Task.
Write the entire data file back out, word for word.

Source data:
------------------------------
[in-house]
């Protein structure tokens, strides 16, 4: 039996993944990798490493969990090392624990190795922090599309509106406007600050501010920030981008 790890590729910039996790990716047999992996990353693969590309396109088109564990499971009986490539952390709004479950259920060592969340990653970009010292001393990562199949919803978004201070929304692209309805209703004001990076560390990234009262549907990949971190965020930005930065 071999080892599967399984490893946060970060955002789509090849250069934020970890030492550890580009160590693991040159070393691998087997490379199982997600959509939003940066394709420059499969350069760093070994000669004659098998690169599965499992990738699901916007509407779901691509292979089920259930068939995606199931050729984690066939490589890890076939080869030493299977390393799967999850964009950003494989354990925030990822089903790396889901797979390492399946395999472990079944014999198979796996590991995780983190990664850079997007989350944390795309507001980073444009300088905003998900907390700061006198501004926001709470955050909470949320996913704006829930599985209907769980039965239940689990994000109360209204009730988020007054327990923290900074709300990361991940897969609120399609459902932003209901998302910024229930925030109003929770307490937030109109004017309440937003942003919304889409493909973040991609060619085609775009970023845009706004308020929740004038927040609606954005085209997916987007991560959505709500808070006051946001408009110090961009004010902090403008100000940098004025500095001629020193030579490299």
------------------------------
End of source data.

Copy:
[in-house]
């Protein structure tokens, strides 16, 4: 039996993944990798490493969990090392624990190795922090599309509106406007600050501010920030981008 790890590729910039996790990716047999992996990353693969590309396109088109564990499971009986490539952390709004479950259920060592969340990653970009010292001393990562199949919803978004201070929304692209309805209703004001990076560390990234009262549907990949971190965020930005930065 071999080892599967399984490893946060970060955002789509090849250069934020970890030492550890580009160590693991040159070393691998087997490379199982997600959509939003940066394709420059499969350069760093070994000669004659098998690169599965499992990738699901916007509407779901691509292979089920259930068939995606199931050729984690066939490589890890076939080869030493299977390393799967999850964009950003494989354990925030990822089903790396889901797979390492399946395999472990079944014999198979796996590991995780983190990664850079997007989350944390795309507001980073444009300088905003998900907390700061006198501004926001709470955050909470949320996913704006829930599985209907769980039965239940689990994000109360209204009730988020007054327990923290900074709300990361991940897969609120399609459902932003209901998302910024229930925030109003929770307490937030109109004017309440937003942003919304889409493909973040991609060619085609775009970023845009706004308020929740004038927040609606954005085209997916987007991560959505709500808070006051946001408009110090961009004010902090403008100000940098004025500095001629020193030579490299």